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A Canterbury Tale

Draft Review by Dean Duncan May 26, 2015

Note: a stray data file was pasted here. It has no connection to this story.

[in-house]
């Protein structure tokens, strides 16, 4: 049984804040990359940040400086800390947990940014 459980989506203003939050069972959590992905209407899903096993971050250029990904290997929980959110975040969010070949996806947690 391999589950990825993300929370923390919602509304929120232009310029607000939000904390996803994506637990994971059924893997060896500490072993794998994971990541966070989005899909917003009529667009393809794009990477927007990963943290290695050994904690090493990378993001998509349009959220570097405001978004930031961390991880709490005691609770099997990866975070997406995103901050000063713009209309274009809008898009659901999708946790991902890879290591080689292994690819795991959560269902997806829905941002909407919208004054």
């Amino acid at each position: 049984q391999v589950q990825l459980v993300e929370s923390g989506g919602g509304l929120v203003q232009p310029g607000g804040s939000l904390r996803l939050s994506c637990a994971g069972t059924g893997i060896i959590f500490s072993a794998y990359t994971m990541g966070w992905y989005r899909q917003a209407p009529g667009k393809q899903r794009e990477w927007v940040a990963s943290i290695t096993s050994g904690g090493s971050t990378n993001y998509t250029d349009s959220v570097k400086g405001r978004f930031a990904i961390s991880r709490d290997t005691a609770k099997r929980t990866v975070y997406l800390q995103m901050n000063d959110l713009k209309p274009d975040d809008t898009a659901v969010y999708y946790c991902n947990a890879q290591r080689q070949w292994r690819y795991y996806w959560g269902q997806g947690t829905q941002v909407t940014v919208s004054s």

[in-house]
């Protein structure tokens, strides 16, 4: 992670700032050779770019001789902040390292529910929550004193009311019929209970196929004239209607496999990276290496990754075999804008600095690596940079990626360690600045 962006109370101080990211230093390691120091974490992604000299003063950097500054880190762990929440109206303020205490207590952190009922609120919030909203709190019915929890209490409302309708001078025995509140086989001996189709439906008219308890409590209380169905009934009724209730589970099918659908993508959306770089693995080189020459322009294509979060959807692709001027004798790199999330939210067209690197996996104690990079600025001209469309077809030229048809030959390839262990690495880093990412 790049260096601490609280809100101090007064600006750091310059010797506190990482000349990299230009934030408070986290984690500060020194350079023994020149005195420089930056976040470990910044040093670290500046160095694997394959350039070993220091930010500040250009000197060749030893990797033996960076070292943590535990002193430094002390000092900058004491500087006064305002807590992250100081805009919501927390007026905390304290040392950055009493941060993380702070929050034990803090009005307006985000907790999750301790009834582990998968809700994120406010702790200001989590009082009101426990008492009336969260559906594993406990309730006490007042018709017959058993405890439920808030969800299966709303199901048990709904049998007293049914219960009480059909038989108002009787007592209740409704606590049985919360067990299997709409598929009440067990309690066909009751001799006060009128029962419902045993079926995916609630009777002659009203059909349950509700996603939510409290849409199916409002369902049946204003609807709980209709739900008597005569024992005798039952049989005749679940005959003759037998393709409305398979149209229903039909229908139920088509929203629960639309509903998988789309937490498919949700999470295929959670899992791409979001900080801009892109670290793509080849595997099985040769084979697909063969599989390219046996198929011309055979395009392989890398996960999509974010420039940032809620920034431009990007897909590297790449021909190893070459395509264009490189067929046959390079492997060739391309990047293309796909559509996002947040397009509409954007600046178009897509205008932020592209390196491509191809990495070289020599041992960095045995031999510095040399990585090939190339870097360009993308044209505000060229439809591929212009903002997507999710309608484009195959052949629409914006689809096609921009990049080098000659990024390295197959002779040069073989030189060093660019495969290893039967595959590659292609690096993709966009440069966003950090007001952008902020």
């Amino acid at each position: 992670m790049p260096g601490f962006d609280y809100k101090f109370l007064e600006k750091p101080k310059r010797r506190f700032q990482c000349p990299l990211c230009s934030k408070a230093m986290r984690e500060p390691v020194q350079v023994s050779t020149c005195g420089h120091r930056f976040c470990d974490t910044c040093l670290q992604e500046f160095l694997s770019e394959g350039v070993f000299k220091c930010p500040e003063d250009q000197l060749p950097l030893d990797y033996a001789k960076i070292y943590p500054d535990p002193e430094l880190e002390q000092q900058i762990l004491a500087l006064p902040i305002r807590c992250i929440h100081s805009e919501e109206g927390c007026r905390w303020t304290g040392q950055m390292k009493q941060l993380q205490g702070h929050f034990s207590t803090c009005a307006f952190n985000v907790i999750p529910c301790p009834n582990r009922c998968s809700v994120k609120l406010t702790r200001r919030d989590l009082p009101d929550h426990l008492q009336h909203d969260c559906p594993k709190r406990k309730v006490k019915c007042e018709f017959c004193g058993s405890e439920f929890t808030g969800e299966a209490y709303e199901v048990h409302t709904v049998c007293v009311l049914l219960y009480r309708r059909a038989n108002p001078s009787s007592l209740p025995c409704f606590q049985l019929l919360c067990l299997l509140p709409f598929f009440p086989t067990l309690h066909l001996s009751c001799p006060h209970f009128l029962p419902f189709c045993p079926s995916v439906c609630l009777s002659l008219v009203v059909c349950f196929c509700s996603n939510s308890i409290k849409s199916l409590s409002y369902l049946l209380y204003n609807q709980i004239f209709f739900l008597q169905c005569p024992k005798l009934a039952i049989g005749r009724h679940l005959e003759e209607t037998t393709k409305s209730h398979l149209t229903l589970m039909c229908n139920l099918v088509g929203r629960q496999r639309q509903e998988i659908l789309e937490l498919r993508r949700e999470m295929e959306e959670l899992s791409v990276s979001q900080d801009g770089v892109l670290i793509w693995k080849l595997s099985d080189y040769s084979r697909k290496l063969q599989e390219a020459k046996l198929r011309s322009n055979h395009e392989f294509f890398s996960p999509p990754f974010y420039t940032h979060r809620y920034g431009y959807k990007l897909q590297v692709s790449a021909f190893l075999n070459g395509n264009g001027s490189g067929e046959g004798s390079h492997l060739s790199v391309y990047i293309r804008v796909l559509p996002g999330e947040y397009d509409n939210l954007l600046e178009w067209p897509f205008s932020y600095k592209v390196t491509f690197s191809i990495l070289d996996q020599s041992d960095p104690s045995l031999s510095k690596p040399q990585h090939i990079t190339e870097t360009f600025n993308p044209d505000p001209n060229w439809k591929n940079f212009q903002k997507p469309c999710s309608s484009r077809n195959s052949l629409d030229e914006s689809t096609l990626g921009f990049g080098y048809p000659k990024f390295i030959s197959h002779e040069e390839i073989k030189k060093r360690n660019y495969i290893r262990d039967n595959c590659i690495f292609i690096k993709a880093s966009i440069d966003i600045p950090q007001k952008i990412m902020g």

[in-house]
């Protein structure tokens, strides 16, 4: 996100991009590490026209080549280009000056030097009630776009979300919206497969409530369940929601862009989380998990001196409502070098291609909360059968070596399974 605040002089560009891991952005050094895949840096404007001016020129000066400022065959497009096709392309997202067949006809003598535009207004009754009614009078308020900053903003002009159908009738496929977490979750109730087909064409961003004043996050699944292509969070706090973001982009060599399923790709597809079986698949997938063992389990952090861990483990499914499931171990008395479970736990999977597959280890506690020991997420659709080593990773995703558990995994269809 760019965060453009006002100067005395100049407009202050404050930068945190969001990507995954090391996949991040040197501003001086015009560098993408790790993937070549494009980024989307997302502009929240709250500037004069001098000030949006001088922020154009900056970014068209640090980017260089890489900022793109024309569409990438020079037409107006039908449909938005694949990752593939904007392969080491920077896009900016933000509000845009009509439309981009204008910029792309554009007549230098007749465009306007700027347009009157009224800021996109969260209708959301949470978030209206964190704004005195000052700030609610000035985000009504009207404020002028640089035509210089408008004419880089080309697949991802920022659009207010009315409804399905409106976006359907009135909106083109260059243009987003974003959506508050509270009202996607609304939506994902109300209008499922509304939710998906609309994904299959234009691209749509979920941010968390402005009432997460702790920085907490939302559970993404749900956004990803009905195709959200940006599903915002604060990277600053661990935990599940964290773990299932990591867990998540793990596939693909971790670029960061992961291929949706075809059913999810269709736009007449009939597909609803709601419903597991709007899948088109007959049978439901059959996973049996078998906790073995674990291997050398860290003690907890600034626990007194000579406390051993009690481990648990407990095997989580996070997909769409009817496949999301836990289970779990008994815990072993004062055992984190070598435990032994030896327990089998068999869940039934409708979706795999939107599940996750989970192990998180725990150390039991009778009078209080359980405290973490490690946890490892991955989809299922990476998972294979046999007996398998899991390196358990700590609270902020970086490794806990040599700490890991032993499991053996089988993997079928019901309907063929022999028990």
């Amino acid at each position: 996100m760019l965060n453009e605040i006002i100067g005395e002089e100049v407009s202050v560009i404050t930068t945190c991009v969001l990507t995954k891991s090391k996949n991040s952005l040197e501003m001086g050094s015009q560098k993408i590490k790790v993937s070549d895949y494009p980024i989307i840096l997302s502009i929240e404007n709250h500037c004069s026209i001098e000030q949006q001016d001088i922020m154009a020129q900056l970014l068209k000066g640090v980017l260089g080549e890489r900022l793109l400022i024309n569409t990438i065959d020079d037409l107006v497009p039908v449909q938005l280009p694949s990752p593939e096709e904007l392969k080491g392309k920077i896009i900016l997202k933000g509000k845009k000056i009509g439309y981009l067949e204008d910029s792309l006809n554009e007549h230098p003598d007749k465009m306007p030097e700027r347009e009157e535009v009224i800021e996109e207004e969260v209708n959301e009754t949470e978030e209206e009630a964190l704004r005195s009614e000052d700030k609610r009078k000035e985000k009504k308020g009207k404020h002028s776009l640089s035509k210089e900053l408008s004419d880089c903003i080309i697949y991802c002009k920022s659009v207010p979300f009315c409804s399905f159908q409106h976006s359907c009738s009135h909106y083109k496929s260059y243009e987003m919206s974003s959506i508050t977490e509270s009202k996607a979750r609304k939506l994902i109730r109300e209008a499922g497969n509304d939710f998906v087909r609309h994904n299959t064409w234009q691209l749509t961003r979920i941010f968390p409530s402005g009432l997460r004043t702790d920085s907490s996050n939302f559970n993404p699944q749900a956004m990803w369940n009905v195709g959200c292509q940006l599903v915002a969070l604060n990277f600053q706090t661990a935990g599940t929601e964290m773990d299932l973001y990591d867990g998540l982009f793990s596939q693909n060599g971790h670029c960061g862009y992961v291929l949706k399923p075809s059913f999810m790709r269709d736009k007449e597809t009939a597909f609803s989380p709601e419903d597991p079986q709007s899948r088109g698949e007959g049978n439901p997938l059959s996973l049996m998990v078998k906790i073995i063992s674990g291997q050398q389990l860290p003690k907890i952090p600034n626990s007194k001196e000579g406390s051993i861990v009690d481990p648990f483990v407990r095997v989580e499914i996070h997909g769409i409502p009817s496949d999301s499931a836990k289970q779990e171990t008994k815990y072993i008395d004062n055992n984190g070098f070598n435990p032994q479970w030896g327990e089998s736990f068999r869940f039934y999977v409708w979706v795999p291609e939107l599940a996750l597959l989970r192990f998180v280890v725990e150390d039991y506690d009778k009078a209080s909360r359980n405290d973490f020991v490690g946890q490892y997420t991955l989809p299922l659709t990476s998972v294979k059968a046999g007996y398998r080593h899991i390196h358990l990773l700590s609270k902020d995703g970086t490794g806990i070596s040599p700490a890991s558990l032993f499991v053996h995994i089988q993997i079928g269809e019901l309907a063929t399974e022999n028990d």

The mystery of the glue man is a marvellously quirky entrée into a very rich, very beautiful and very loving contemplation of eternal verities in times of trial, although the wartime setting is firmly established, it’s interesting how they quickly leave behind all things modern and create timelessness, the non-actor American soldier is a very important presence, and quite a lovely one–it’s not just Hue and Cry, as I’d once thought, but straight through from Drifters that British Cinema prefigures Italian neo-realism in many or most of the important ways–all things from his woodworking background through to his revelation at Canterbury show that this appeal to culture and history has no time for narrow nationalisms, in this way this ends up beating, for me, the important and excellent Olivier Henry V, which must have been produced contemporaneously, and which has the same intent and many of the same ways of achieving it (not by design, I’m sure, but because of something in the air), this says that we’ve been around forever, and that sun and beauty and community are our heritage and our legacy, and that they’ll continue to be so, the extra thing is that there are no losers in this film, nor enemies either, and all types from all wheres can join in, as with the Veidt films, and Col. Blimp, the obvious and thrilling precedent, or rather complement, is Renoir, his plotting of horizontal connections across man-made borders may be more complex (and more pessimistic) than the Archers’ various elaborations, but their effortless cross-disciplinary excursions (absolutely at home and masterful pictorially, literarily, musically, theatrically) are quite worthy of their more celebrated spiritual relative, and more importantly, they appear to love their characters just as much, and the people playing them besides